linux/Documentation/mutex-design.txt
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   1Generic Mutex Subsystem
   2
   3started by Ingo Molnar <mingo@redhat.com>
   4
   5  "Why on earth do we need a new mutex subsystem, and what's wrong
   6   with semaphores?"
   7
   8firstly, there's nothing wrong with semaphores. But if the simpler
   9mutex semantics are sufficient for your code, then there are a couple
  10of advantages of mutexes:
  11
  12 - 'struct mutex' is smaller on most architectures: E.g. on x86,
  13   'struct semaphore' is 20 bytes, 'struct mutex' is 16 bytes.
  14   A smaller structure size means less RAM footprint, and better
  15   CPU-cache utilization.
  16
  17 - tighter code. On x86 i get the following .text sizes when
  18   switching all mutex-alike semaphores in the kernel to the mutex
  19   subsystem:
  20
  21        text    data     bss     dec     hex filename
  22     3280380  868188  396860 4545428  455b94 vmlinux-semaphore
  23     3255329  865296  396732 4517357  44eded vmlinux-mutex
  24
  25   that's 25051 bytes of code saved, or a 0.76% win - off the hottest
  26   codepaths of the kernel. (The .data savings are 2892 bytes, or 0.33%)
  27   Smaller code means better icache footprint, which is one of the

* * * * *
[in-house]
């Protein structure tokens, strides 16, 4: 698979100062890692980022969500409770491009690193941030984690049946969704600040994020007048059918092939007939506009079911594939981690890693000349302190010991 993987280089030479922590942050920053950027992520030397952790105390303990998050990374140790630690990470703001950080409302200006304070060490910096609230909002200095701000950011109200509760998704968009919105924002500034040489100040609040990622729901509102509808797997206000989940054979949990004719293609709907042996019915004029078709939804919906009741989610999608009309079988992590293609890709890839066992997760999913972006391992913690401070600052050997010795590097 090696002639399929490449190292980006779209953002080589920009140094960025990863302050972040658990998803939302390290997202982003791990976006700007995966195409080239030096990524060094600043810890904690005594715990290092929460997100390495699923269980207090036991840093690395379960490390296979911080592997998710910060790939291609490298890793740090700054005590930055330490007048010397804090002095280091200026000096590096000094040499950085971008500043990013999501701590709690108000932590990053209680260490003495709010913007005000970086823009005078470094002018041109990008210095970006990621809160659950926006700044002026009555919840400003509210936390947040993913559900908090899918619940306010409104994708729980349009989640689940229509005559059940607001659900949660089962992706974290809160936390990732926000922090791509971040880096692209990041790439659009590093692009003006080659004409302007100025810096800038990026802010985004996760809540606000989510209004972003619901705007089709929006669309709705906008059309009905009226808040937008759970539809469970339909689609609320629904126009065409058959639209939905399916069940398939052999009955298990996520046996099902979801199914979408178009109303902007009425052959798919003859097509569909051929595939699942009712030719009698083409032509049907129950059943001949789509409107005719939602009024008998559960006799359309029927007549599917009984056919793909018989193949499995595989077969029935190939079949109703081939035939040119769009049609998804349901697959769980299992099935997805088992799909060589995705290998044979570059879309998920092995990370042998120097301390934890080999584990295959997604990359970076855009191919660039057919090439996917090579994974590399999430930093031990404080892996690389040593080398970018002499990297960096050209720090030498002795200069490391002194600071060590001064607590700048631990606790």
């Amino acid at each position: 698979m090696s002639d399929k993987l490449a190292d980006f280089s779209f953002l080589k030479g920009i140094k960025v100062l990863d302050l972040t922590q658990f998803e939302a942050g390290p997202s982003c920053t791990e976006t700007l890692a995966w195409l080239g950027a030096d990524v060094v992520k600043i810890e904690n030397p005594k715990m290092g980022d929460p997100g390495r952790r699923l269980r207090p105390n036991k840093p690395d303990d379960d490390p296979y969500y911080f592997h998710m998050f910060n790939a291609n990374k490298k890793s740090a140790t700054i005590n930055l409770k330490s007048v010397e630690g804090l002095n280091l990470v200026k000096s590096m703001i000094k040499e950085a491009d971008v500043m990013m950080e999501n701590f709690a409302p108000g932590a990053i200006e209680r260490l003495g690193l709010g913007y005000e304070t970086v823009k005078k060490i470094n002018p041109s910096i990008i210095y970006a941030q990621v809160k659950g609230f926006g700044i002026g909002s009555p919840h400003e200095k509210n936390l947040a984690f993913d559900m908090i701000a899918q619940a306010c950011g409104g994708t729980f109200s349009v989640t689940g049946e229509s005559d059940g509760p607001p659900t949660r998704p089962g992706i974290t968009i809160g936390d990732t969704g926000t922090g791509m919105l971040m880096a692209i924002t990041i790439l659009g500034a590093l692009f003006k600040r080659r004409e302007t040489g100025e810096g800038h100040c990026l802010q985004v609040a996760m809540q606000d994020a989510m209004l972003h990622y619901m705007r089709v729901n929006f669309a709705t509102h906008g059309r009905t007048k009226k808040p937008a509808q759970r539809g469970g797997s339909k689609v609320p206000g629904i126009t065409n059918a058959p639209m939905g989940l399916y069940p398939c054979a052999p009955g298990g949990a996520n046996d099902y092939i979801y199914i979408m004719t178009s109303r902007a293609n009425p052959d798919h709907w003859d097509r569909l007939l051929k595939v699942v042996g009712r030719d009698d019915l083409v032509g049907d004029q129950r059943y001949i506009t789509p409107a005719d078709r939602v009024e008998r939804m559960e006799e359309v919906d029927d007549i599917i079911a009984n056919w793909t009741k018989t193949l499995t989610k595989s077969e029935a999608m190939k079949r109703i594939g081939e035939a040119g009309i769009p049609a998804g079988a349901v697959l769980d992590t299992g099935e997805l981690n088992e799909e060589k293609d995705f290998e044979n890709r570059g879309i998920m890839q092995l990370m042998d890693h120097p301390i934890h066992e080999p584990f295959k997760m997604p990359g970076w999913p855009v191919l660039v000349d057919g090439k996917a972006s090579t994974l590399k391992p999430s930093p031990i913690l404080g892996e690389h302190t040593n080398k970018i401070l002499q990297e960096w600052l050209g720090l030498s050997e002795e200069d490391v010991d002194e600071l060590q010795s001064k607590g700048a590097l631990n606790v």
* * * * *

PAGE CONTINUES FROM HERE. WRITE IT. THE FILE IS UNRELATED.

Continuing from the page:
28   major optimization goals in the Linux kernel currently.
  29
  30 - the mutex subsystem is slightly faster and has better scalability for
  31   contended workloads. On an 8-way x86 system, running a mutex-based
  32   kernel and testing creat+unlink+close (of separate, per-task files)
  33   in /tmp with 16 parallel tasks, the average number of ops/sec is:
  34
  35    Semaphores:                        Mutexes:
  36
  37    $ ./test-mutex V 16 10             $ ./test-mutex V 16 10
  38    8 CPUs, running 16 tasks.          8 CPUs, running 16 tasks.
  39    checking VFS performance.          checking VFS performance.
  40    avg loops/sec:      34713          avg loops/sec:      84153
  41    CPU utilization:    63%            CPU utilization:    22%
  42
  43   i.e. in this workload, the mutex based kernel was 2.4 times faster
  44   than the semaphore based kernel, _and_ it also had 2.8 times less CPU
  45   utilization. (In terms of 'ops per CPU cycle', the semaphore kernel
  46   performed 551 ops/sec per 1% of CPU time used, while the mutex kernel
  47   performed 3825 ops/sec per 1% of CPU time used - it was 6.9 times
  48   more efficient.)
  49
  50   the scalability difference is visible even on a 2-way P4 HT box:
  51
  52    Semaphores:                        Mutexes:
  53
  54    $ ./test-mutex V 16 10             $ ./test-mutex V 16 10
  55    4 CPUs, running 16 tasks.          8 CPUs, running 16 tasks.
  56    checking VFS performance.          checking VFS performance.
  57    avg loops/sec:      127659         avg loops/sec:      181082
  58    CPU utilization:    100%           CPU utilization:    34%
  59
  60   (the straight performance advantage of mutexes is 41%, the per-cycle
  61    efficiency of mutexes is 4.1 times better.)
  62
  63 - there are no fastpath tradeoffs, the mutex fastpath is just as tight
  64   as the semaphore fastpath. On x86, the locking fastpath is 2
  65   instructions:
  66
  67    c0377ccb <mutex_lock>:
  68    c0377ccb:       f0 ff 08                lock decl (%eax)